We can go back to the Inbox by clicking it there. Also, in the top right hand corner, you'll notice that you can respond to a message, that includes replying and forwarding messages. You can create new messages from up here, each with their own keyboard shortcuts. If you want to delete the message you're looking at, click the Trashcan icon. And, as I mentioned earlier, we can set up multiple accounts. Currently, we're just seeing one account by default when you first launch the Mail app, but we can get into Settings for Mail a couple of different ways to set up additional accounts.
Let's go to a hot corner, bottom right hand corner, or top right hand corner with your Mouse. The charms appear, and Settings is at the bottom of the list. You could also use the keyboard shortcut, the Windows Key plus I. I'm going to click settings, to get in to my Mail settings. Because I'm running the Mail app, when I run Settings, that's what I'm looking at, Mail settings by Microsoft Corporation. Right at the top of the Settings is Accounts. Not only will we see existing accounts but we'll have the ability to add accounts as well.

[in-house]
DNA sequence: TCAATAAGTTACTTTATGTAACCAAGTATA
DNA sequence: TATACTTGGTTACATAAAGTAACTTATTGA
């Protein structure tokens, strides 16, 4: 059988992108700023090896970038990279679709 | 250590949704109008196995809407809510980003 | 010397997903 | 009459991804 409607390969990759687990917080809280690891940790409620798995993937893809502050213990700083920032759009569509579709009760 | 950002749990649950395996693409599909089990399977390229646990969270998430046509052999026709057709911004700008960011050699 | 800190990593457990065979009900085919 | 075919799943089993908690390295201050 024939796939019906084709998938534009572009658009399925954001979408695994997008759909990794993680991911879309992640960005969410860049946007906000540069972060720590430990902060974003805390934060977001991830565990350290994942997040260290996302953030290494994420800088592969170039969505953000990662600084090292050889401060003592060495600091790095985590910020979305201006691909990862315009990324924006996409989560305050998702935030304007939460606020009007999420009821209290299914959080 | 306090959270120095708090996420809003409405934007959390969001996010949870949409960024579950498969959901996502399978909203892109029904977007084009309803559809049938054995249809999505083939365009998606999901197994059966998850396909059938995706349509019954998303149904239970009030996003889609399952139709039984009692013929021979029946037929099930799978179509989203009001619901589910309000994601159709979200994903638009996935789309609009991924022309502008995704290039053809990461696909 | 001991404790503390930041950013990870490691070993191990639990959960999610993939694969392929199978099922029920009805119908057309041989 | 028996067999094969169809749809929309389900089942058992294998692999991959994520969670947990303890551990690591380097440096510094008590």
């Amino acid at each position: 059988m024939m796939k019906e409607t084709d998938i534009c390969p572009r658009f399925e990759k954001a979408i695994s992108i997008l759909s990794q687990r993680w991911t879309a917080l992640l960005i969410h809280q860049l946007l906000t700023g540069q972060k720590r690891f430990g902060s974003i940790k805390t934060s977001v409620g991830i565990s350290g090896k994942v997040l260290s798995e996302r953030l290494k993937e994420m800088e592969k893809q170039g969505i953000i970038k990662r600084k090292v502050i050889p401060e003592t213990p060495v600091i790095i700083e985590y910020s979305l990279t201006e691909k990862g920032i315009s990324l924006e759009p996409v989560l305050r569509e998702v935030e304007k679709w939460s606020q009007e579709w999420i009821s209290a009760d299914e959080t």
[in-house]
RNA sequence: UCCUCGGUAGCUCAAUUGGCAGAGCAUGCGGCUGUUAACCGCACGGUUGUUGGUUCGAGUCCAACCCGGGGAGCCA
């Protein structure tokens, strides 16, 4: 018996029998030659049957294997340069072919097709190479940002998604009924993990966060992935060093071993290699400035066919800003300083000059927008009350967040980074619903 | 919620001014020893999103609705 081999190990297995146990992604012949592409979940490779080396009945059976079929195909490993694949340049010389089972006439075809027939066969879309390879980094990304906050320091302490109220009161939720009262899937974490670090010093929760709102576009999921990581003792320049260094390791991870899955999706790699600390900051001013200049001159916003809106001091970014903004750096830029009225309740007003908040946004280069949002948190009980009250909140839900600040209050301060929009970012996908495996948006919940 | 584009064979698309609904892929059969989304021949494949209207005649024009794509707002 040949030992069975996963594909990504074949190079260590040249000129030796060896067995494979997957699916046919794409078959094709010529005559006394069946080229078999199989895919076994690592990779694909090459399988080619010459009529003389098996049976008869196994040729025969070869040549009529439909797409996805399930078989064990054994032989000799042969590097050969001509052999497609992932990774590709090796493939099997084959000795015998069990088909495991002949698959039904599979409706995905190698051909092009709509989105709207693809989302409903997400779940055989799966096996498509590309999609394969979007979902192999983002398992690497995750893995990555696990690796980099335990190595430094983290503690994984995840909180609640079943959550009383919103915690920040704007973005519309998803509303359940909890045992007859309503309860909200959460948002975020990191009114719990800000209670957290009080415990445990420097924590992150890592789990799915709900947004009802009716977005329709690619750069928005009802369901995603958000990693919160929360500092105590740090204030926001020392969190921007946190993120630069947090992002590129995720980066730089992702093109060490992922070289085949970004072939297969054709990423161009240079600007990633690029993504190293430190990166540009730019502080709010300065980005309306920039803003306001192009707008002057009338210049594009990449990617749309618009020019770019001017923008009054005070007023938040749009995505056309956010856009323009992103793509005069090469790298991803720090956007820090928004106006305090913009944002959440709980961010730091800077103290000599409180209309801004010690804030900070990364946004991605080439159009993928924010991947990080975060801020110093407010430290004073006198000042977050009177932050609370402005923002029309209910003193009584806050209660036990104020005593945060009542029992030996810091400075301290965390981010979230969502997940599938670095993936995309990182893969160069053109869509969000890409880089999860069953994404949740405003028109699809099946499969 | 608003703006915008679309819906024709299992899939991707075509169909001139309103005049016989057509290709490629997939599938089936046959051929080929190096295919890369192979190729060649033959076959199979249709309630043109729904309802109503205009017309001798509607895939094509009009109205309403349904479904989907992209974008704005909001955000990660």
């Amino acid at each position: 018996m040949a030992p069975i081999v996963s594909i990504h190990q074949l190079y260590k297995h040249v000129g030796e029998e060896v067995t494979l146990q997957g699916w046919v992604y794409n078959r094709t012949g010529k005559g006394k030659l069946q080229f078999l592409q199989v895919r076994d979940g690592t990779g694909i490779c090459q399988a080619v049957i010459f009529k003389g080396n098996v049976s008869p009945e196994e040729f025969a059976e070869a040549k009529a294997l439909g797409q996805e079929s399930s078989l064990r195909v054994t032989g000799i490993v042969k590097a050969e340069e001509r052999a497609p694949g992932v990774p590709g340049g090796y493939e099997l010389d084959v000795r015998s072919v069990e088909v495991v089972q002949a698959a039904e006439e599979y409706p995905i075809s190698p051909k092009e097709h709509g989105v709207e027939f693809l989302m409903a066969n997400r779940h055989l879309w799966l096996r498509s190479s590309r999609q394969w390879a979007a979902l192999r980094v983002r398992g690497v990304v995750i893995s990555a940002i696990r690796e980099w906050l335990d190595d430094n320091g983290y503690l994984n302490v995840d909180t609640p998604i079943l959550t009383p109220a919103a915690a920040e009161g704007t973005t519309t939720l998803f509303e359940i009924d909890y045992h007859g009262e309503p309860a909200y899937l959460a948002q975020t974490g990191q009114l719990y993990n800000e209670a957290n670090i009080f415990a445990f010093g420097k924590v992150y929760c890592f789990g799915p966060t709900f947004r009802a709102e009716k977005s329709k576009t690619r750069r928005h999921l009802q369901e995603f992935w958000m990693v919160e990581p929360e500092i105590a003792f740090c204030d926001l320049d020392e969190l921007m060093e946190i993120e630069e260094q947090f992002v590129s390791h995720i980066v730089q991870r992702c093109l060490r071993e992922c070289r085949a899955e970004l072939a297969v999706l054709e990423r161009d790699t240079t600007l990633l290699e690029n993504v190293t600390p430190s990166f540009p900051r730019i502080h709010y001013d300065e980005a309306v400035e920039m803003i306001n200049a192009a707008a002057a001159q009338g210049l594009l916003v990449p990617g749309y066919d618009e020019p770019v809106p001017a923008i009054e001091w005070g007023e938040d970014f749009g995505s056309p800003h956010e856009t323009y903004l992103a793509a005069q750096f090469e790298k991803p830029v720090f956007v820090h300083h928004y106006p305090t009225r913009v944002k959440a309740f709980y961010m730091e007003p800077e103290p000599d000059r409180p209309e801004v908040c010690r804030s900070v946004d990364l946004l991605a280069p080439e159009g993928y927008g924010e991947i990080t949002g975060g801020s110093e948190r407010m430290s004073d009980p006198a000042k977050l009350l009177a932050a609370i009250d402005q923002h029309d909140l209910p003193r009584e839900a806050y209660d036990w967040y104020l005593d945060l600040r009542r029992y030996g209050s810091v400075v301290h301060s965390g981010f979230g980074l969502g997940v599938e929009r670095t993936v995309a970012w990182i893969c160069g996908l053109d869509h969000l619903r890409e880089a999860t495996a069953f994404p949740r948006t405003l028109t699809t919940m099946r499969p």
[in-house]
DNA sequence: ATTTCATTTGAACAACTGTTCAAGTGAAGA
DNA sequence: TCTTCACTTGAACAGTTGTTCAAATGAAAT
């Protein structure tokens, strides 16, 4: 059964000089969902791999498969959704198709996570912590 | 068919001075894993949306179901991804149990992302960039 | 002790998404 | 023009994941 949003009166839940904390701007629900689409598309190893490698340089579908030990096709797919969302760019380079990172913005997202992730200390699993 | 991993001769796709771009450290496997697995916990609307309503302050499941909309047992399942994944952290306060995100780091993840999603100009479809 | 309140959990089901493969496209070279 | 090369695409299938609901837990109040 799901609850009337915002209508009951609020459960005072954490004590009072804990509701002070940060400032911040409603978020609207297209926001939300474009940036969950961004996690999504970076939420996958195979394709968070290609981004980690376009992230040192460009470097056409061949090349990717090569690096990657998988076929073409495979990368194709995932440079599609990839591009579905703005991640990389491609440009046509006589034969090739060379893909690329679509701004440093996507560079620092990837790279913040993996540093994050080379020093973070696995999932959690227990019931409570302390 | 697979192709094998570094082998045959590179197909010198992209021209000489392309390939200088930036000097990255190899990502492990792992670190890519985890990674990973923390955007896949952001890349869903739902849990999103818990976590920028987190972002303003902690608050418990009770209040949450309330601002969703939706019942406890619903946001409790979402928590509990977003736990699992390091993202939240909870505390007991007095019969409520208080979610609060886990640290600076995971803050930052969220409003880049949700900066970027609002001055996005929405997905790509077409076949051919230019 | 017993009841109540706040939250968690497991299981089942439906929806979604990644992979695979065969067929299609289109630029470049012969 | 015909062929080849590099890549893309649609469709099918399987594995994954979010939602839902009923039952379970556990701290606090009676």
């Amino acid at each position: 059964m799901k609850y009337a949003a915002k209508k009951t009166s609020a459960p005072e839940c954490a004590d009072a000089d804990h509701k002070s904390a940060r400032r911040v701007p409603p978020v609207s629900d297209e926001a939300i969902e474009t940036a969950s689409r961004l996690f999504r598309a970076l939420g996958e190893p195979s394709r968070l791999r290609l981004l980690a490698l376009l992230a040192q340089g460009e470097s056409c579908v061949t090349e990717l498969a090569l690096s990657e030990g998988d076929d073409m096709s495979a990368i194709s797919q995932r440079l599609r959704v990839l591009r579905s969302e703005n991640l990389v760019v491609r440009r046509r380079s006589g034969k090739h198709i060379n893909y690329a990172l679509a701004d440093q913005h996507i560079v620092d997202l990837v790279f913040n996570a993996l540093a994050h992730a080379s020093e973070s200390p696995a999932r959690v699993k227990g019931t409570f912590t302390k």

So, let's click Accounts. There's my Hotmail account, the default account. And the link to Add an additional account. Let's click there. Look at the different types of accounts that can be set up quickly and easily for you. Outlook, Exchange, Google, AOL and Yahoo accounts, if it's not on this list you would use, Other Account. In most cases, all you need is the username and password, and everything else is done for you. I have a Yahoo account, so I'm going to click there. So all I need is my email address and password that I use to login to that account, I'm going to type it in.
I can use the Tab key or click in the password field, type in my password and click Connect, it's as easy as that. So things are happening in the background and as you can see in the Navigation, pane, I'm now looking at my Rogers account. I can flip between the two accounts I have set up down at the bottom. There's my Hotmail account, and there's my Rogers account. Not as much going on here in this Rogers account. You can see I have one message that was sent to me. I can go to a Hotmail account, and try creating a new message.
Let's do that. You can use Ctrl+N, or if you like, click the plus sign to add a new message. All we need now is who we're sending it to, and the Mail app does a good job of remembering who you sent messages to, and contacts as well, that might be set up in your account already. I'm going to send this to D Rivers. You can see there's a few that start with D Rivers. There's the Rogers one. CC is an option. Click more if you want to BCC.